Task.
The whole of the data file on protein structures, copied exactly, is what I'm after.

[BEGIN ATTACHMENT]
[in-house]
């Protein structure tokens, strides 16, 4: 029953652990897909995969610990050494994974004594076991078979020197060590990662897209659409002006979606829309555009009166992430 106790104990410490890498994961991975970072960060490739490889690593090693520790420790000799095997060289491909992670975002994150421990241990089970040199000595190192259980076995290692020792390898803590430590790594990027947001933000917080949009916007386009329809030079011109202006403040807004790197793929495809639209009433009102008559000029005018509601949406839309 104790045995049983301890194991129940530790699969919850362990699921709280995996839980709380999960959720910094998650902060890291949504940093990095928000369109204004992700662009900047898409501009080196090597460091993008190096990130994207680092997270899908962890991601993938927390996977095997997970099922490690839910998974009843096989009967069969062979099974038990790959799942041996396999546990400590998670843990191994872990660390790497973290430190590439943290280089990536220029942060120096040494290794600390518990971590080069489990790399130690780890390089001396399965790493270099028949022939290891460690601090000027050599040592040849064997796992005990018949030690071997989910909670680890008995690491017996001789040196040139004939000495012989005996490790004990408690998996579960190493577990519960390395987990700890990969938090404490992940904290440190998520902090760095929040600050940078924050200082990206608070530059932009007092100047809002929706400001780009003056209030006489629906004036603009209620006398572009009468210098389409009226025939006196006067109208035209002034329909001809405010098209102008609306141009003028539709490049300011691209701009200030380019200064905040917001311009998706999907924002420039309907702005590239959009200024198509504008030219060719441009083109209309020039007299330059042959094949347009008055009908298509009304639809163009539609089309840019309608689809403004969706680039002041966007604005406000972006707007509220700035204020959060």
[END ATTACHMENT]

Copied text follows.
[in-house]
């Protein structure tokens, strides 16, 4: 029953652990897909995969610990050494994974004594076991078979020197060590990662897209659409002006979606829309555009009166992430 106790104990410490890498994961991975970072960060490739490889690593090693520790420790000799095997060289491909992670975002994150421990241990089970040199000595190192259980076995290692020792390898803590430590790594990027947001933000917080949009916007386009329809030079011109202006403040807004790197793929495809639209009433009102008559000029005018509601949406839309 104790045995049983301890194991129940530790699969919850362990699921709280995996839980709380999960959720910094998650902060890291949504940093990095928000369109204004992700662009900047898409501009080196090597460091993008190096990130994207680092997270899908962890991601993938927390996977095997997970099922490690839910998974009843096989009967069969062979099974038990790959799942041996396999546990400590998670843990191994872990660390790497973290430190590439943290280089990536220029942060120096040494290794600390518990971590080069489990790399130690780890390089001396399965790493270099028949022939290891460690601090000027050599040592040849064997796992005990018949030690071997989910909670680890008995690491017996001789040196040139004939000495012989005996490790004990408690998996579960190493577990519960390395987990700890990969938090404490992940904290440190998520902090760095929040600050940078924050200082990206608070530059932009007092100047809002929706400001780009003056209030006489629906004036603009209620006398572009009468210098389409009226025939006196006067109208035209002034329909001809405010098209102008609306141009003028539709490049300011691209701009200030380019200064905040917001311009998706999907924002420039309907702005590239959009200024198509504008030219060719441009083109209309020039007299330059042959094949347009008055009908298509009304639809163009539609089309840019309608689809403004969706680039002041966007604005406000972006707007509220700035204020959060």